BIOCONJUGATE CHEMISTRY, cilt.22, ss.2166-2171, 2011 (SCI İndekslerine Giren Dergi)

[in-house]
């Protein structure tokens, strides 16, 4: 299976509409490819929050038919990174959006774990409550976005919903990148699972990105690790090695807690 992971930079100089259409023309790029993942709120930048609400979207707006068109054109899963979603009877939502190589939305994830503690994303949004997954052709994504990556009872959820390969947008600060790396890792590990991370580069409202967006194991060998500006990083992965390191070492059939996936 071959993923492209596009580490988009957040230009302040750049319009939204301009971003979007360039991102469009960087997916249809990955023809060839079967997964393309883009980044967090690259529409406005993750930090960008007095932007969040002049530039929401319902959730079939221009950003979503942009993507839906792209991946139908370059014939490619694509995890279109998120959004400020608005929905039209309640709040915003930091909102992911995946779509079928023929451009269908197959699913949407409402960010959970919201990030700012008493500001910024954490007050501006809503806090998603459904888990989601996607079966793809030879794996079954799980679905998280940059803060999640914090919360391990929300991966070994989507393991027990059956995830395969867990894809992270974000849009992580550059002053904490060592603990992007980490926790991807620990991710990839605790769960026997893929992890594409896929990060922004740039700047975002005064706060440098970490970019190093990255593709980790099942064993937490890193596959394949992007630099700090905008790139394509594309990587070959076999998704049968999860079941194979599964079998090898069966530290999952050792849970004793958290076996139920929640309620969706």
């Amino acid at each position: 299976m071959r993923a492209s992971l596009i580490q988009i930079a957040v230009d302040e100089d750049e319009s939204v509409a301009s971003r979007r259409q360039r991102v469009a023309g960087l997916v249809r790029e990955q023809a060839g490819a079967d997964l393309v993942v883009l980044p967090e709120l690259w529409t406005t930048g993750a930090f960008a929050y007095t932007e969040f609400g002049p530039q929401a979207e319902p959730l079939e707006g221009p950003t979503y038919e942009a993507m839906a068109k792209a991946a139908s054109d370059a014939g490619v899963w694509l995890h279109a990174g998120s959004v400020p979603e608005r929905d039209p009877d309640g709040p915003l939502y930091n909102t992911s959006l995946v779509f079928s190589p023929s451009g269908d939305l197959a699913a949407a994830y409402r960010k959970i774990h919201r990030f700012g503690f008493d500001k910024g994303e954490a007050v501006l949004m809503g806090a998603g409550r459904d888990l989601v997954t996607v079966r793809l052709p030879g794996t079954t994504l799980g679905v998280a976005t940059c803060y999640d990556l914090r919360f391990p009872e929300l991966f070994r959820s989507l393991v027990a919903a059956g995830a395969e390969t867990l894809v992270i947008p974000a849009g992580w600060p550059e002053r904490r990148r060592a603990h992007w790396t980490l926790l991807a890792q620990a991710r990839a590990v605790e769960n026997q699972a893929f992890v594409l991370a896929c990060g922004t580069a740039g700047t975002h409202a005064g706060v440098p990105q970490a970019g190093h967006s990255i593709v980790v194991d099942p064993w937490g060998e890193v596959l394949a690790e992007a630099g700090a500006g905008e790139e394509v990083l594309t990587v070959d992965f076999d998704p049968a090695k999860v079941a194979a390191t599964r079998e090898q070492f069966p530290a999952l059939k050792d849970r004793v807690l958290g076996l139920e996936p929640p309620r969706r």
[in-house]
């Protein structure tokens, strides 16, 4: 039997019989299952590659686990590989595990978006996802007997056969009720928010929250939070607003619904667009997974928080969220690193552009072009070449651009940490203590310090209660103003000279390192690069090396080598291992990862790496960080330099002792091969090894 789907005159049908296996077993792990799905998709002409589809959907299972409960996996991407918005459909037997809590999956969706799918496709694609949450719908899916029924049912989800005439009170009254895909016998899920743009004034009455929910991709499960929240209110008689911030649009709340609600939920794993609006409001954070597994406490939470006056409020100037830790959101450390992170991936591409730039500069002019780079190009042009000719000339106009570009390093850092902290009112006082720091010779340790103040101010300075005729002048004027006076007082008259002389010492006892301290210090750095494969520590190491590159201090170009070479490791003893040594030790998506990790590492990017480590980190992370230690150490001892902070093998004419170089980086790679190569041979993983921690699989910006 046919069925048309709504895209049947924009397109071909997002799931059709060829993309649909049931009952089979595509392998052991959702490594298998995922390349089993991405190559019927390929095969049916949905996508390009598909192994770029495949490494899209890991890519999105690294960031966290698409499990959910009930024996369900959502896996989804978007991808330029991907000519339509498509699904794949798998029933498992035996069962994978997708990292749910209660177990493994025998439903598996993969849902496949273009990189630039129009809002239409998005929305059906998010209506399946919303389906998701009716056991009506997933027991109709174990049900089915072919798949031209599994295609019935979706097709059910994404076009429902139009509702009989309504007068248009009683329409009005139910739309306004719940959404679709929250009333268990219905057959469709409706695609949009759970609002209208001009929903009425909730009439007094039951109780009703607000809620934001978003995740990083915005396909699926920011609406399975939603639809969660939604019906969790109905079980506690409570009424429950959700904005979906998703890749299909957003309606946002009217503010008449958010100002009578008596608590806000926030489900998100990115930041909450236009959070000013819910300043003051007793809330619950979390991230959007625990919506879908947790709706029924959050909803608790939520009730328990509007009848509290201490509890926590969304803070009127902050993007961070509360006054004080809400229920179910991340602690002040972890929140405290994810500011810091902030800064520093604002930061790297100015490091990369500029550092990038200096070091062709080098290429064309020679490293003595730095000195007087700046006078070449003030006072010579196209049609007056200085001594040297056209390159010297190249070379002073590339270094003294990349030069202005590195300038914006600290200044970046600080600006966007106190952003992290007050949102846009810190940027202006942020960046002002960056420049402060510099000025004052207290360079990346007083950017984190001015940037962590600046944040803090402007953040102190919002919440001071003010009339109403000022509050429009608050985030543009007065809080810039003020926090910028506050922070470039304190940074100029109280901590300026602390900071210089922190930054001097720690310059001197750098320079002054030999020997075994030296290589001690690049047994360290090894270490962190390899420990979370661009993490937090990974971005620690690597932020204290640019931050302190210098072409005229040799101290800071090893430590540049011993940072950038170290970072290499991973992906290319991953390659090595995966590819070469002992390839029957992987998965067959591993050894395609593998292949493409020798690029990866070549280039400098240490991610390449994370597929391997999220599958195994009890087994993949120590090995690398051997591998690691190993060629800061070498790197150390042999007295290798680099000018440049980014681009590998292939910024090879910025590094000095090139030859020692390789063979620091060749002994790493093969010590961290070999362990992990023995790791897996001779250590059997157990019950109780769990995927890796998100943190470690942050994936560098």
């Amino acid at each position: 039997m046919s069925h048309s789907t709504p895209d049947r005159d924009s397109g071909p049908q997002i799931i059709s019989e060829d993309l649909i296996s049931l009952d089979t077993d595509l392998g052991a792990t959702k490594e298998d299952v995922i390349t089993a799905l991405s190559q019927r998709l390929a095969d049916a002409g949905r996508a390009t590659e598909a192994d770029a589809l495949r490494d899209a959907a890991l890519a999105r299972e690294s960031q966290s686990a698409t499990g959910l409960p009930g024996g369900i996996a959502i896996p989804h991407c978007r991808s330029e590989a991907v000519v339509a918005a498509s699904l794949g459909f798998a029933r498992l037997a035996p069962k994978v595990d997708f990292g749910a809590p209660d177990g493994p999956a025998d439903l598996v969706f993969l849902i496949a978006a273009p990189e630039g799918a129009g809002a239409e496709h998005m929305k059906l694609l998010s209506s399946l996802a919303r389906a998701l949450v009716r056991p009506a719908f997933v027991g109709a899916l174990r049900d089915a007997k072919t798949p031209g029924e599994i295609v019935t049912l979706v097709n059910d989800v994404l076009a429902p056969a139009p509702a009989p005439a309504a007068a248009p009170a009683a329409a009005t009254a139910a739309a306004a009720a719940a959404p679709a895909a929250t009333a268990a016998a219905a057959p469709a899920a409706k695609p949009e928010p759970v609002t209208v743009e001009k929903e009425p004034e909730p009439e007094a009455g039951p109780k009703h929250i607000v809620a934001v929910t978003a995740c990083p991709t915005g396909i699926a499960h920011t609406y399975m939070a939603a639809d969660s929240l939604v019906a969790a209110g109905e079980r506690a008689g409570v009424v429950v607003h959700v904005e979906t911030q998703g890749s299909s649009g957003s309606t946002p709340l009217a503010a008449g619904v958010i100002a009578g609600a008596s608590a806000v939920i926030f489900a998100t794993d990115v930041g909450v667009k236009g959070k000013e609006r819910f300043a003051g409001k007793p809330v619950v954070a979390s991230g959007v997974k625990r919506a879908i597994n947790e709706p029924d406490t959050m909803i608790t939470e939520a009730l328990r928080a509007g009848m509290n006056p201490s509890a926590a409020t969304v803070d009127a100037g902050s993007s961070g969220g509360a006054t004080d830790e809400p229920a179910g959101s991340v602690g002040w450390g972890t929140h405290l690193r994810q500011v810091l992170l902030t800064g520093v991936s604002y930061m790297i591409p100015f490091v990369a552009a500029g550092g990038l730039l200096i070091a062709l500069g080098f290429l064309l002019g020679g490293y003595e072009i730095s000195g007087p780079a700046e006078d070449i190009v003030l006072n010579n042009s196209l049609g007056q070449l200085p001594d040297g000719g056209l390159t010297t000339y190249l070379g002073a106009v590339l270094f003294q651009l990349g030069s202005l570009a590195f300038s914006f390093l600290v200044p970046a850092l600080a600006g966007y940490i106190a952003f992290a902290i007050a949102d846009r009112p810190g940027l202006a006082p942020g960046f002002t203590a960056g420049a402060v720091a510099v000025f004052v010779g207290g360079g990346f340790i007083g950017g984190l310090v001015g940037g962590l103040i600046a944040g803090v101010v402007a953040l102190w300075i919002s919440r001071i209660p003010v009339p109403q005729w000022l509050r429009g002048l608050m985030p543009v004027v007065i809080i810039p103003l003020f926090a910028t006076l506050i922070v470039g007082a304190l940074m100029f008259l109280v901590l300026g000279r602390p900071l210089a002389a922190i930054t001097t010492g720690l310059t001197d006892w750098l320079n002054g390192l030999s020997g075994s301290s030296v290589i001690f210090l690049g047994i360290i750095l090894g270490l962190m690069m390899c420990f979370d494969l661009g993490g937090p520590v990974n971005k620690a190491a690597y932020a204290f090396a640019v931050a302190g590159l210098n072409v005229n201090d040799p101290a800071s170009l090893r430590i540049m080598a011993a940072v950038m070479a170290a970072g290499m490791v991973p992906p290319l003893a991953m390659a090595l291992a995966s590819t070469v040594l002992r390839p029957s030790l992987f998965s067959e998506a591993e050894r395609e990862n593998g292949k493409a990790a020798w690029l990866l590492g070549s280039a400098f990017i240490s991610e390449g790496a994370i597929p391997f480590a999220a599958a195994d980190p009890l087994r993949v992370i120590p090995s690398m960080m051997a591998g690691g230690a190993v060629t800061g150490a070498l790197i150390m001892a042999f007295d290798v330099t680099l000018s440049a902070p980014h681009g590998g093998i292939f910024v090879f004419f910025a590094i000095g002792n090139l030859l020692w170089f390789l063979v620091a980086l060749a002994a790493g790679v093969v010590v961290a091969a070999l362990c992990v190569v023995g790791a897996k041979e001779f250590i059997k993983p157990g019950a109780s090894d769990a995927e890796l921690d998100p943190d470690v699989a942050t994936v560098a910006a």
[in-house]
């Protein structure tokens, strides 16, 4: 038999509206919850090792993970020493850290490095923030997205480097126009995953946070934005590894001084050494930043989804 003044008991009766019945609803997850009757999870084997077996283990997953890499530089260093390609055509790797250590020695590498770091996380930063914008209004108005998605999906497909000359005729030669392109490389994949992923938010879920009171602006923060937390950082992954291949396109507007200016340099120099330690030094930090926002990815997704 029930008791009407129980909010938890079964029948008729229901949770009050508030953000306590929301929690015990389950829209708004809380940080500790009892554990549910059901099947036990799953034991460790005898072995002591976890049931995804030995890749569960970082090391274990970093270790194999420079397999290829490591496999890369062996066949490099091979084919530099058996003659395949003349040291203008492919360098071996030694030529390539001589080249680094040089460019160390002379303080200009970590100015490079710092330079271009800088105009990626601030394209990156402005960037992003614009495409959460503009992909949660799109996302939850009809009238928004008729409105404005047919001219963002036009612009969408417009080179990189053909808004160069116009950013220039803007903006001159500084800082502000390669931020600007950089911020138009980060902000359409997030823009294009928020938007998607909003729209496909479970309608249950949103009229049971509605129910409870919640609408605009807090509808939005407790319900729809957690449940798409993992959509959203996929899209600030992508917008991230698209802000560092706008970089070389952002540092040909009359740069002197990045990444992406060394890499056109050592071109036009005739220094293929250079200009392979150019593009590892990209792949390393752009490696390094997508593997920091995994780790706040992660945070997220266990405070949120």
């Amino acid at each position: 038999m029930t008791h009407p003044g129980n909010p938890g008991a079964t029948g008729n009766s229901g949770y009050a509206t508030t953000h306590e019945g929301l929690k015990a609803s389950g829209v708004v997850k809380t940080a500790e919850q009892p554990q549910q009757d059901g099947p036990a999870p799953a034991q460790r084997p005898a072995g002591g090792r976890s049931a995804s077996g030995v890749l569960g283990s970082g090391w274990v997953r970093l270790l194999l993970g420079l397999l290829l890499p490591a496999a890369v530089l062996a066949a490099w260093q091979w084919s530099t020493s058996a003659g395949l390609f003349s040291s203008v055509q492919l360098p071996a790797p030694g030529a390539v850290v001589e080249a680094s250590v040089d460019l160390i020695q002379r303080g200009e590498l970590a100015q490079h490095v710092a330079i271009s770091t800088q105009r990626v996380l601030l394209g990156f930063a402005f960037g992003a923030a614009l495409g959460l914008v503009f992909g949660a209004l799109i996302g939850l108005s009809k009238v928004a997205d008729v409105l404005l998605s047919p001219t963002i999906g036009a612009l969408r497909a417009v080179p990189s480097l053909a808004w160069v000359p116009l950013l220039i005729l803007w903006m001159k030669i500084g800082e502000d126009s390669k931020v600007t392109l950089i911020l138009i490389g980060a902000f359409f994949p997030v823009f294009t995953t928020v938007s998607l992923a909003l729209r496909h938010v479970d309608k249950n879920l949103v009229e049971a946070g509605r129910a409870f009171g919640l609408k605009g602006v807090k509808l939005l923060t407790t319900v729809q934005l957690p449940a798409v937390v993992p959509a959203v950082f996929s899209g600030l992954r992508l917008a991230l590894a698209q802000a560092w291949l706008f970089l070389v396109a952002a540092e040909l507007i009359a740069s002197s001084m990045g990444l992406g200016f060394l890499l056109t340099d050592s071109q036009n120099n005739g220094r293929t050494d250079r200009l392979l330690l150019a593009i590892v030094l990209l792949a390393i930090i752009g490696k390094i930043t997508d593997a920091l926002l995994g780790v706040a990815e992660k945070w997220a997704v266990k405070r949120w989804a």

Antifreeze proteins (AFPs) are ice binding proteins found in some plants, insects, and Antarctic fish allowing them to survive at subzero temperatures by inhibiting ice crystal growth. The interaction of AFPs with ice crystals results in a difference between the freezing and melting temperatures, termed thermal hysteresis, which is the most common measure of AFP activity. Creating antifreeze protein constructs that reduce the concentration of protein needed to observe thermal hysteresis activities would be beneficial for diverse applications including cold storage of cells or tissues, ice slurries used in refrigeration systems, and food storage. We demonstrate that conjugating multiple type I AFPs to a polyallylamine chain increases thermal hysteresis activity compared to the original protein. The reaction product is approximately twice as active when compared to the same concentration of free proteins, yielding 0.5 degrees C thermal hysteresis activity at 0.3 mM protein concentration. More impressively, the amount of protein required to achieve a thermal hysteresis of 0.3 degrees C is about 100 times lower when conjugated to the polymer (3 mu M) compared to free protein (300 mu M). Ice crystal morphologies observed in the presence of the reaction product are comparable to those of the protein used in the conjugation reaction.